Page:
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Aurora Institute

How My Understanding of Competency-Based Education Has Changed Over the Years

CompetencyWorks Blog

Author(s): Brian Stack

Issue(s): Issues in Practice, Lead Change and Innovation

StairsNext week, I am excited to be sharing the work that my team and I have done in New Hampshire on competency-based education with a group of South Carolina educators as part of the Transform SC institute on Meeting the Needs of Every Student With Competency Based Progression. My preparation for this institute has been an opportunity for me to reflect on what has now been a six-year journey with competency education with Sanborn Regional High School in Kingston, NH. This past week, our school district was recognized for the second year in a row as a “leader in competency education” by Tom Vander Ark’s organization Getting Smart, noting that Sanborn was one of 30 School Districts Worth Visiting in 2015.

Throughout my journey as a building principal navigating the uncharted waters of a new competency education model, I have shared my thoughts, my reflections, and my research through articles on Competency Works. It has been three years since I wrote one of my first articles entitled Five Things That Changed At My School When We Adopted Competencies. I am often asked how my views of competency education have evolved during my tenure at Sanborn. In that 2012 article, I talked about how our school community decided to “jump into the deep end of the pool” of high school redesign in an effort to provide a better learning experience for our students with a new competency-based education model. I noted some big changes for our school community that, at the time, was in its second year of implementation of a competency education model that was adopted by our entire K-12 district. We were a school who was still very much in transition from an old way of thinking to a new one. We were leveraging our grading and reporting structures to ultimately help us transform instruction at the classroom model. Over the years, our understanding of competency education has deepened. We continue to learn more about ourselves each day through our work with our students and each other as professionals. When visitors come to our school and talk with our teachers and our students, here is what they often tell me they take away from their visit.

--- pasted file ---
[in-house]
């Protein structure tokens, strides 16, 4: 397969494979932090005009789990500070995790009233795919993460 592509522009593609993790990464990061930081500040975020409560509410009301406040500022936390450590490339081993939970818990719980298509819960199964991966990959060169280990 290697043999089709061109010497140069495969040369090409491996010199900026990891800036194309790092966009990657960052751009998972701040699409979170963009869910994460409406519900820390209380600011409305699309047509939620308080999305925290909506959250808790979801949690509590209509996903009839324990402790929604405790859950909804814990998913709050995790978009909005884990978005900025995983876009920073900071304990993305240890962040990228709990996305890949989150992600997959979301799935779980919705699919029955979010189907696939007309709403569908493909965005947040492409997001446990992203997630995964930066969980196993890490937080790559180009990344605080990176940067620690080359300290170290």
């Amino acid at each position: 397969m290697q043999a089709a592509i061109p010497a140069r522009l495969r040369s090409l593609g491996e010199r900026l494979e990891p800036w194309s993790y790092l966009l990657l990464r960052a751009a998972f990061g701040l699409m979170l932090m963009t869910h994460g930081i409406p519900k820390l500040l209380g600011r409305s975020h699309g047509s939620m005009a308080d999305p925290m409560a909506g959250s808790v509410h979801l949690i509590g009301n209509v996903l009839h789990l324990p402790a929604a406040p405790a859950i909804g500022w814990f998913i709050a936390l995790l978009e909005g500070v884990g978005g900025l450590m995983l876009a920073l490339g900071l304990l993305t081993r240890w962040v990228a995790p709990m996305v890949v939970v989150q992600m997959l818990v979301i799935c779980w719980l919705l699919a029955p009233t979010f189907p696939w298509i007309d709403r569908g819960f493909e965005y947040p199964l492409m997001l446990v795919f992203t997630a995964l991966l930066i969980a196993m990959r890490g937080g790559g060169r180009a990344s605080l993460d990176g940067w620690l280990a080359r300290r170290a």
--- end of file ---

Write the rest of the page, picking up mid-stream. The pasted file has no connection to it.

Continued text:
At Sanborn Regional High School:

  1. We believe that all students can and must learn. In each of our courses, our competencies include explicit, measurable, transferable learning objectives that empower our students. They address both the application and creation of knowledge and the development of work study practices.
  2. We believe that all teachers must approach grading in the same manner. Grades represent what students learn, not what they earn. We use a four-point letter rubric scale to report both assignment and competency levels of achievement. Numerical “grades” are used only to report final overall course grades so we can compute class rank and GPA for college application purposes. We do not mix academic grades with behavior grades.
  3. We believe that the most significant learning takes place for our students through reflection and reassessment. Our students use the feedback they receive from rubrics to help them understand how to improve their learning.
  4. We believe that our teachers are most effective when they work in teams. We use the Professional Learning Community (PLC) structure to focus our teams on student learning. Over the years, we have found ways to maximize the time allotted for our teachers to collaborate with their PLCs and this time is available to our teachers every day.